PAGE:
Let’s talk NL East.
I’m not excited, either, Jim, but we have to.
The NL East is the worst and least competitive division in baseball this year. Those don’t necessarily go hand in hand; the AL Central won’t necessarily have good baseball but it will be thoroughly entertaining and likely come down to a close divisional race. The NL East could have the biggest disparity in the league between its worst and best team; last season the distance between the division winning Mets and division losing Phillies was 27 games, the 2nd biggest margin in the majors (only NL Central, which had the 3 best teams ever, had a bigger margin). Two of the teams are 100-loss candidates as of right now it really isn’t a race to the top either; this is going to be a pretty vanilla division from start to finish.
1) New York Mets, 90-72, lost World Series
2) Washington Nationals, 83-79
3) Miami Marlins, 71-91
4) Atlanta Braves, 67-95
5) Philadelphia Phillies, 63-99
Key Additions: SS Dansby Swanson (prospect, but he’s important), IF Gordon Beckham, SS Erick Aybar, OF Ender Inciarte, IF Kelly Johnson
Key Losses: SS Andrelton Simmons, OF Cameron Maybin, P Shelby Miller
The Braves went full reload mode this offsesaon, and rightfully so. They shipped Shelby Miller to the Diamondbacks and completely robbed them of #1 prospect and draft pick Dansby Swanson, the shortstop of the future, and Ender Inciarte, who is only 25 himself and could blossom into a stud in the future. For 2016 and the purposes of this article, the Braves are just bad, but they know that; their plan is to wait a few more years and with some more good drafts, will find themselves on top of the NL East once again.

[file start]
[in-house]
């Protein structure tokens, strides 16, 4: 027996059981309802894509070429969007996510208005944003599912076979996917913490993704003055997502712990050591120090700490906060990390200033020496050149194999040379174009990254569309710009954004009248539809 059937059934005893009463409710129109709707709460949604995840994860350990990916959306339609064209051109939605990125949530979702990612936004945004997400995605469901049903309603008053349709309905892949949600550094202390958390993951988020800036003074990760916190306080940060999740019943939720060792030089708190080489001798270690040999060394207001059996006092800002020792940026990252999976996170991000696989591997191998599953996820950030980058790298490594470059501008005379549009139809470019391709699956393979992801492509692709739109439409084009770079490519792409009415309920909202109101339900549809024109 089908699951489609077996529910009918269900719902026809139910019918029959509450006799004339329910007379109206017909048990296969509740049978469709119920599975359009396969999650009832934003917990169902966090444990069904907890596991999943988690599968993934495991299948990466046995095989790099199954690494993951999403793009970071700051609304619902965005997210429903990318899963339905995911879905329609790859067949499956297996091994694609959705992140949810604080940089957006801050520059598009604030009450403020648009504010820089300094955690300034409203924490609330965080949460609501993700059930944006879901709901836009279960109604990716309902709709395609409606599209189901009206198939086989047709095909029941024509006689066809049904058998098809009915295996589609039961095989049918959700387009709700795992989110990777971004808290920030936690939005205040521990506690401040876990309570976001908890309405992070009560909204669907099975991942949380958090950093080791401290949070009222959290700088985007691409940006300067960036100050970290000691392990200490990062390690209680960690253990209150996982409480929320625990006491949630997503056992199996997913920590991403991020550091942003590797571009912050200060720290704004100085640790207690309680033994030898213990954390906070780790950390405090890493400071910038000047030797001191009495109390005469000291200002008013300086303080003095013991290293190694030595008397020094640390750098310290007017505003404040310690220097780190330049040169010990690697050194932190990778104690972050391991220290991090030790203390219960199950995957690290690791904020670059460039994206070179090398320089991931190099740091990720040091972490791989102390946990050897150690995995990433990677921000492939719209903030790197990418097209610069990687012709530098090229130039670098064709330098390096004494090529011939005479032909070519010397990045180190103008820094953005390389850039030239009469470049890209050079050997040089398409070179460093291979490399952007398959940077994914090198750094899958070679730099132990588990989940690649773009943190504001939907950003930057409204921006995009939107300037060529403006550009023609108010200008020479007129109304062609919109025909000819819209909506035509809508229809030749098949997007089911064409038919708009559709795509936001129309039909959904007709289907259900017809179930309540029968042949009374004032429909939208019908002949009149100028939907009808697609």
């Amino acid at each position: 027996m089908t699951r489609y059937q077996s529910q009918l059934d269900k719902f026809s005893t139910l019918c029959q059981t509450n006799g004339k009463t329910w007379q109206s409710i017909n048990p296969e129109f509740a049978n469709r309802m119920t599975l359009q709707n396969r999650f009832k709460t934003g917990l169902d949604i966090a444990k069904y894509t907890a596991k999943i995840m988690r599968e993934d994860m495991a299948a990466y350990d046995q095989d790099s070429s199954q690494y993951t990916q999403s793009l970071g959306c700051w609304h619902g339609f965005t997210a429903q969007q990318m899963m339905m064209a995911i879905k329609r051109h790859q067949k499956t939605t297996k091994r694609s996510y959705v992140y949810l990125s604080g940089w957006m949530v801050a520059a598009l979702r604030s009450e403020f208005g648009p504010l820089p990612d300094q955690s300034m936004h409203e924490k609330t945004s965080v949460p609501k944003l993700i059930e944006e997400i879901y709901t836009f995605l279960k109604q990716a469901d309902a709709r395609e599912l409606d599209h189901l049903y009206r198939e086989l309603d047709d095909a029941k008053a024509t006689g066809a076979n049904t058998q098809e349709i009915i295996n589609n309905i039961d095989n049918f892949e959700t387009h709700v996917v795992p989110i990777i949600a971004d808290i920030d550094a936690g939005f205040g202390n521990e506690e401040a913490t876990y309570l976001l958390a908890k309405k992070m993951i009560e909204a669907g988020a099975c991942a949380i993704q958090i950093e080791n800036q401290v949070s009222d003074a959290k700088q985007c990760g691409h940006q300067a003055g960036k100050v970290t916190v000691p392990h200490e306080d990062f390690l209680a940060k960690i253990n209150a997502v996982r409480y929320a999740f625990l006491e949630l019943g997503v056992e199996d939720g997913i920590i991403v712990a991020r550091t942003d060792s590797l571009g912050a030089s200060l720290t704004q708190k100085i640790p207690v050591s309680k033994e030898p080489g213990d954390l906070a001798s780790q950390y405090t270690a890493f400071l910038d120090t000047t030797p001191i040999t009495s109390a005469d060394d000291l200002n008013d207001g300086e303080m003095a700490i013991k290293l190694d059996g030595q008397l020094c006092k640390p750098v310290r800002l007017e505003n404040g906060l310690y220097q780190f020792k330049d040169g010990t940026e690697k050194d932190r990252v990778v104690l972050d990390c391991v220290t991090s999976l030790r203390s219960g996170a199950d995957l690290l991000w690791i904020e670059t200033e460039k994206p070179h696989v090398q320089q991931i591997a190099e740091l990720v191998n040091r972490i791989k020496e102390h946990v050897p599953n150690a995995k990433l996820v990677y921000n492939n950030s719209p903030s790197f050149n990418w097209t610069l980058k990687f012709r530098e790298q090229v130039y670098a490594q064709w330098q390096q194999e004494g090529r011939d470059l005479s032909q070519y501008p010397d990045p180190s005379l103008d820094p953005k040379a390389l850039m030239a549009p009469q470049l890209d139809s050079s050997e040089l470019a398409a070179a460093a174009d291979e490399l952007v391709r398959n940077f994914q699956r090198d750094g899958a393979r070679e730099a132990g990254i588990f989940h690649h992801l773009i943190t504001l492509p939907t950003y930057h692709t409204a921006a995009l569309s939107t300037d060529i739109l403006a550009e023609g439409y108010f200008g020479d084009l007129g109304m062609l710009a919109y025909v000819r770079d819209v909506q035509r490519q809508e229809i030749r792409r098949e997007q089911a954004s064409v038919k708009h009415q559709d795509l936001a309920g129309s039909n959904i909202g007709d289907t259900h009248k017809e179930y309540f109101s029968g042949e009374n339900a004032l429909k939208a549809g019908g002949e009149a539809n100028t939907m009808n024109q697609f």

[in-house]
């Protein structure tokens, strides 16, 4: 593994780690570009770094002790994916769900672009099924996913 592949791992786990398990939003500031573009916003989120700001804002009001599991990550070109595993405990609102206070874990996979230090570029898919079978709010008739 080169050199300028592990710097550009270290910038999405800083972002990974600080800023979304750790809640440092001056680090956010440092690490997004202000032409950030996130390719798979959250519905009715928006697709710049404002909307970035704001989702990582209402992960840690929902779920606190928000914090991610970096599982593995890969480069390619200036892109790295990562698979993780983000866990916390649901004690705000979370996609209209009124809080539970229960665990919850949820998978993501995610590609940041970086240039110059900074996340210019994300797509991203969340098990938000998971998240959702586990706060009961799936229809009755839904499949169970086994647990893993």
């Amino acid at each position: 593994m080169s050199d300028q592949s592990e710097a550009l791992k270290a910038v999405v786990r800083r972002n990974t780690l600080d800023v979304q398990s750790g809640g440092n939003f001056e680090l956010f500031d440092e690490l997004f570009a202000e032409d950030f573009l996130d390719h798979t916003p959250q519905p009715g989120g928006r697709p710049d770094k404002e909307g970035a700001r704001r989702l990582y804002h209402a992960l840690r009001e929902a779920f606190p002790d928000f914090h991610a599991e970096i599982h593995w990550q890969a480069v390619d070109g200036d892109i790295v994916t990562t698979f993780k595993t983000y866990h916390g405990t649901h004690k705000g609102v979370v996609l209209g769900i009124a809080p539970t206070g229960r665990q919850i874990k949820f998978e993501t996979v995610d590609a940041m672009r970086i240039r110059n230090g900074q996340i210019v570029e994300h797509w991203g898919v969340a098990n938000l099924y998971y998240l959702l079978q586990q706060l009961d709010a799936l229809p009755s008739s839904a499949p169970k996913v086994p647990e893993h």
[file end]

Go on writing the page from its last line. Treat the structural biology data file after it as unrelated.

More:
Lineup: To be honest, it’s really not horrible, but this isn’t the part of the team people scoff at. The 2-3-4 hitters are all high contact hitters (2015 Braves struck out the fewest among NL teams) but there is little power and little support after them (2015 Braves were last in slugging, home runs, runs scored, and opponents chopped). They’ll struggle to score 600 runs.
1) Michael Bourn, CF
2) Ender Inciarte, LF
3) Nick Markakis, RF
4) Freddie Freeman, 1B
5) AJ Pierzynski, C
6) Kelly Johnson, 3B
7) Erick Aybar, SS
8) Jace Peterson, 2B
Rotation: Julio Teheran, Mike Foltynewicz, Manny Banuelos, Matt Wisler, Bud Norris
Opposing hitters will have fun against this group. Here’s a nice article about what Teheran can do to improve in 2016, but he’ll likely be their lone winning pitcher.